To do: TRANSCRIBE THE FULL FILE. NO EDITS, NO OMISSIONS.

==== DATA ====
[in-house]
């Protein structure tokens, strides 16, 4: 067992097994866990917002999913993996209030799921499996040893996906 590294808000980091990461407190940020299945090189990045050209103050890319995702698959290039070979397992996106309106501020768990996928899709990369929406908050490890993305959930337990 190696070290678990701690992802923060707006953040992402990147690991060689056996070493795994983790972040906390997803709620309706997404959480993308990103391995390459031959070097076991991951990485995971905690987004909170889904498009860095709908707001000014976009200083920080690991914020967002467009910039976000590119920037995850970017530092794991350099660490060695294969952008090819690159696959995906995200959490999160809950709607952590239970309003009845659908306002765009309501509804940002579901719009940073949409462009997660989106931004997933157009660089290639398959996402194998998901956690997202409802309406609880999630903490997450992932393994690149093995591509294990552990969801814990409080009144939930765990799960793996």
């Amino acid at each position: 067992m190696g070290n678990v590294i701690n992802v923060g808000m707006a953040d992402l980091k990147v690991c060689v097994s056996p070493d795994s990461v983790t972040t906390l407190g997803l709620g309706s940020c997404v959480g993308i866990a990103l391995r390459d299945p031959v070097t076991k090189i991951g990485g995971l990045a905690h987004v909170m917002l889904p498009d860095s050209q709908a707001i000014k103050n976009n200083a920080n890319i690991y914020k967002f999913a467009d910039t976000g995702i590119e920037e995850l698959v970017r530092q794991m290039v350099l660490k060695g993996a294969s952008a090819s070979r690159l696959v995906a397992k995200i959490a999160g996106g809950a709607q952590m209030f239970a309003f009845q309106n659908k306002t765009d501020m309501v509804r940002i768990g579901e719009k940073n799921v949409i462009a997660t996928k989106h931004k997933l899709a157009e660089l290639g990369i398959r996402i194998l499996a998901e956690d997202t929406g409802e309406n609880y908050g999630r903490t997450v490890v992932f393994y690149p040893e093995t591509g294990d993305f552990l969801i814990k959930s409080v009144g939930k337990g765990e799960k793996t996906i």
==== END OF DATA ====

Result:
[in-house]
């Protein structure tokens, strides 16, 4: 067992097994866990917002999913993996209030799921499996040893996906 590294808000980091990461407190940020299945090189990045050209103050890319995702698959290039070979397992996106309106501020768990996928899709990369929406908050490890993305959930337990 190696070290678990701690992802923060707006953040992402990147690991060689056996070493795994983790972040906390997803709620309706997404959480993308990103391995390459031959070097076991991951990485995971905690987004909170889904498009860095709908707001000014976009200083920080690991914020967002467009910039976000590119920037995850970017530092794991350099660490060695294969952008090819690159696959995906995200959490999160809950709607952590239970309003009845659908306002765009309501509804940002579901719009940073949409462009997660989106931004997933157009660089290639398959996402194998998901956690997202409802309406609880999630903490997450992932393994690149093995591509294990552990969801814990409080009144939930765990799960793996």
């Amino acid at each position: 067992m190696g070290n678990v590294i701690n992802v923060g808000m707006a953040d992402l980091k990147v690991c060689v097994s056996p070493d795994s990461v983790t972040t906390l407190g997803l709620g309706s940020c997404v959480g993308i866990a990103l391995r390459d299945p031959v070097t076991k090189i991951g990485g995971l990045a905690h987004v909170m917002l889904p498009d860095s050209q709908a707001i000014k103050n976009n200083a920080n890319i690991y914020k967002f999913a467009d910039t976000g995702i590119e920037e995850l698959v970017r530092q794991m290039v350099l660490k060695g993996a294969s952008a090819s070979r690159l696959v995906a397992k995200i959490a999160g996106g809950a709607q952590m209030f239970a309003f009845q309106n659908k306002t765009d501020m309501v509804r940002i768990g579901e719009k940073n799921v949409i462009a997660t996928k989106h931004k997933l899709a157009e660089l290639g990369i398959r996402i194998l499996a998901e956690d997202t929406g409802e309406n609880y908050g999630r903490t997450v490890v992932f393994y690149p040893e093995t591509g294990d993305f552990l969801i814990k959930s409080v009144g939930k337990g765990e799960k793996t996906i």